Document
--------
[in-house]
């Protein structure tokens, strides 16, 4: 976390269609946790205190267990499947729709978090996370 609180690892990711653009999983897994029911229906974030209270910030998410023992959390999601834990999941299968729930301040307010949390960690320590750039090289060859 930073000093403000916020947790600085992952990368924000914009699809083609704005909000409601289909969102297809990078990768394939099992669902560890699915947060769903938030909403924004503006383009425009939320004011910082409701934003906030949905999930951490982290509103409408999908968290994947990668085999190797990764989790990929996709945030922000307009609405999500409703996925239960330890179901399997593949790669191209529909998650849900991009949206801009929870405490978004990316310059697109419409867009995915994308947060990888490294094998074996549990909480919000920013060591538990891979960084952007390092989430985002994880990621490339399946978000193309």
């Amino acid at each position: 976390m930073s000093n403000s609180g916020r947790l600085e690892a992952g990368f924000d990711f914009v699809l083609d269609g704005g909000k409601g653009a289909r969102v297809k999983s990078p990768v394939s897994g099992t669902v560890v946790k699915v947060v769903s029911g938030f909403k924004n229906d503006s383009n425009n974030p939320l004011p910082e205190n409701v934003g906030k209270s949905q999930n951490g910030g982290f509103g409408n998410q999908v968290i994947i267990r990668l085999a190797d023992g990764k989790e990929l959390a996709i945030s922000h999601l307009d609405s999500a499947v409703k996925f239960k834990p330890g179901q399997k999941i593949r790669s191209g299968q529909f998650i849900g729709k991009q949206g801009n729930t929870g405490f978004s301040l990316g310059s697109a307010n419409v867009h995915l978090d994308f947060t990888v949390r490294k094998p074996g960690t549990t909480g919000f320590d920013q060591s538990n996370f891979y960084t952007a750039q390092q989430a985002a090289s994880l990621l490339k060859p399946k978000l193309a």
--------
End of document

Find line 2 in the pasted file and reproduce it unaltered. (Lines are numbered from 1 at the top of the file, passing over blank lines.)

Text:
């Protein structure tokens, strides 16, 4: 976390269609946790205190267990499947729709978090996370 609180690892990711653009999983897994029911229906974030209270910030998410023992959390999601834990999941299968729930301040307010949390960690320590750039090289060859 930073000093403000916020947790600085992952990368924000914009699809083609704005909000409601289909969102297809990078990768394939099992669902560890699915947060769903938030909403924004503006383009425009939320004011910082409701934003906030949905999930951490982290509103409408999908968290994947990668085999190797990764989790990929996709945030922000307009609405999500409703996925239960330890179901399997593949790669191209529909998650849900991009949206801009929870405490978004990316310059697109419409867009995915994308947060990888490294094998074996549990909480919000920013060591538990891979960084952007390092989430985002994880990621490339399946978000193309």